The main roads of Sector 46 are full of potholes for the past year. Municipal Corporation’s promises have fallen short.
Chandigarh: Thrice in a week—that is the number of times Kanwalpreet had to get her car’s tyres checked because of the potholes that lay on the Sector 46-A, B-road.
“It is an inconvenience to get them checked every week,” said Kanwalpreet Kaur, a regular commuter from the area. The roads in the area got potholes a year ago, even after constant complaints from the nearby residents they were not repaired.
“I try to dodge the potholes while driving,” said Kamalpreet Kaur, who rides a two-wheeler. “I’m afraid if I am not careful then I might lose balance and fall.” The data by the Ministry of Road Transport and Highways (MoRTH) shows that 18 road accidents involving two-wheelers occurred in Chandigarh in 2019. One of the main reason for these accidents were potholes. Two-wheeler accidents make 0.63 percent of the total cases in the country.
“We have started the work on the roads near the market area,” said Gurpreet Singh Dhillon, the Councilor of Sector 46. The tender for the construction was passed a few weeks ago and after that, the construction was started. There are a few roads that are yet to be constructed but the “underground work” left in that area is preventing further construction of the roads.
“Last time during rains the drainage system was blocked in that area. So, the MC is working towards fixing that problem first. Once those new pipes are laid down, the overhead road construction will also be taken care of,” said Mr Dhillon.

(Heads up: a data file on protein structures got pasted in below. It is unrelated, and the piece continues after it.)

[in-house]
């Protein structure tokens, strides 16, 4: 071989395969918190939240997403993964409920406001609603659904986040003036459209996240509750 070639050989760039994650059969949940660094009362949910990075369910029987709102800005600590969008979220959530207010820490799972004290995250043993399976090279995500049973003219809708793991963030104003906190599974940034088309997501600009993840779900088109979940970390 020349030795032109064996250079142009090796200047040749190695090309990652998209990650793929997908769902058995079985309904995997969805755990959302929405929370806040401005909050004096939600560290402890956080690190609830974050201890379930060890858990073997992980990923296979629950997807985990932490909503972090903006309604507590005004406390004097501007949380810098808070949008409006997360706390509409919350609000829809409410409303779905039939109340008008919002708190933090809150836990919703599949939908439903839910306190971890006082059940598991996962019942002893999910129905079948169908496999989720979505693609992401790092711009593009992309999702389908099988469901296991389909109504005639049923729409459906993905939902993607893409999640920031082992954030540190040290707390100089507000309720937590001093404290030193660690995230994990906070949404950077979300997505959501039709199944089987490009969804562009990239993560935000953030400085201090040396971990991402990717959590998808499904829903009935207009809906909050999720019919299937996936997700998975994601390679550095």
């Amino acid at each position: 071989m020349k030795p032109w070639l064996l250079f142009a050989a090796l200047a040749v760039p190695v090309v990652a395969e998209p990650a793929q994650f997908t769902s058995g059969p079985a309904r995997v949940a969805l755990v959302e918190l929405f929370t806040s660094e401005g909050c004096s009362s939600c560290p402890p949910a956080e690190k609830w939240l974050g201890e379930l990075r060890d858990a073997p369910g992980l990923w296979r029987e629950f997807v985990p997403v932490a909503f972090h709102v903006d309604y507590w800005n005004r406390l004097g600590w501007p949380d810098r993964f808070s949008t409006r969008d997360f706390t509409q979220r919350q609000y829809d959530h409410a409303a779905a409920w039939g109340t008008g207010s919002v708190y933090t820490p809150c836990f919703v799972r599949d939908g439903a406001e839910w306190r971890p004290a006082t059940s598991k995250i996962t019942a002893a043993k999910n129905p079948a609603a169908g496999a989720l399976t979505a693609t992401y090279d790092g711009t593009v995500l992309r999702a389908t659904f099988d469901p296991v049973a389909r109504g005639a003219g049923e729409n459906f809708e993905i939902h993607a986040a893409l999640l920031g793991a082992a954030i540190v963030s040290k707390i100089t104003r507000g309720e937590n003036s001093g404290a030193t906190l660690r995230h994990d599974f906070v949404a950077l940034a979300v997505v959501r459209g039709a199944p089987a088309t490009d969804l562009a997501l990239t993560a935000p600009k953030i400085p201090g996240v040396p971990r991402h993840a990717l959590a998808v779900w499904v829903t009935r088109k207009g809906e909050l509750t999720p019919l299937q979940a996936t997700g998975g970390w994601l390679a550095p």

As per the MC’s plan the pipes would be laid in the next two to four days. The construction of roads will probably start in a month.
“The MC constructs the road once and then after heavy rains, the potholes form on the roads,” said Kamalpreet. “Then they just patch up that area and after the next rain the cycle continues.”
“The construction of roads requires two layers of concrete and one layer of sand,” said Gagandeep, a Civil Engineer from Bengaluru. The roads require a proper mixture of tar, concrete and sand. Without it, the constant rains can easily damage the roads forming potholes.
“The problem is that the contractors working with the government don’t have proper knowledge of the subject,” said Gagandeep. “Due to this, they keep on filling and patching the potholes rather than reconstructing the whole road.” This causes more damage to the roads, as they are not properly constructed.
“Rainy seasons and entry of heavy vehicles on these low maintenance roads are the reasons that these potholes occur frequently,” he added.
A report said that very often “the present traffic volume is higher than the value for what the road was designed”.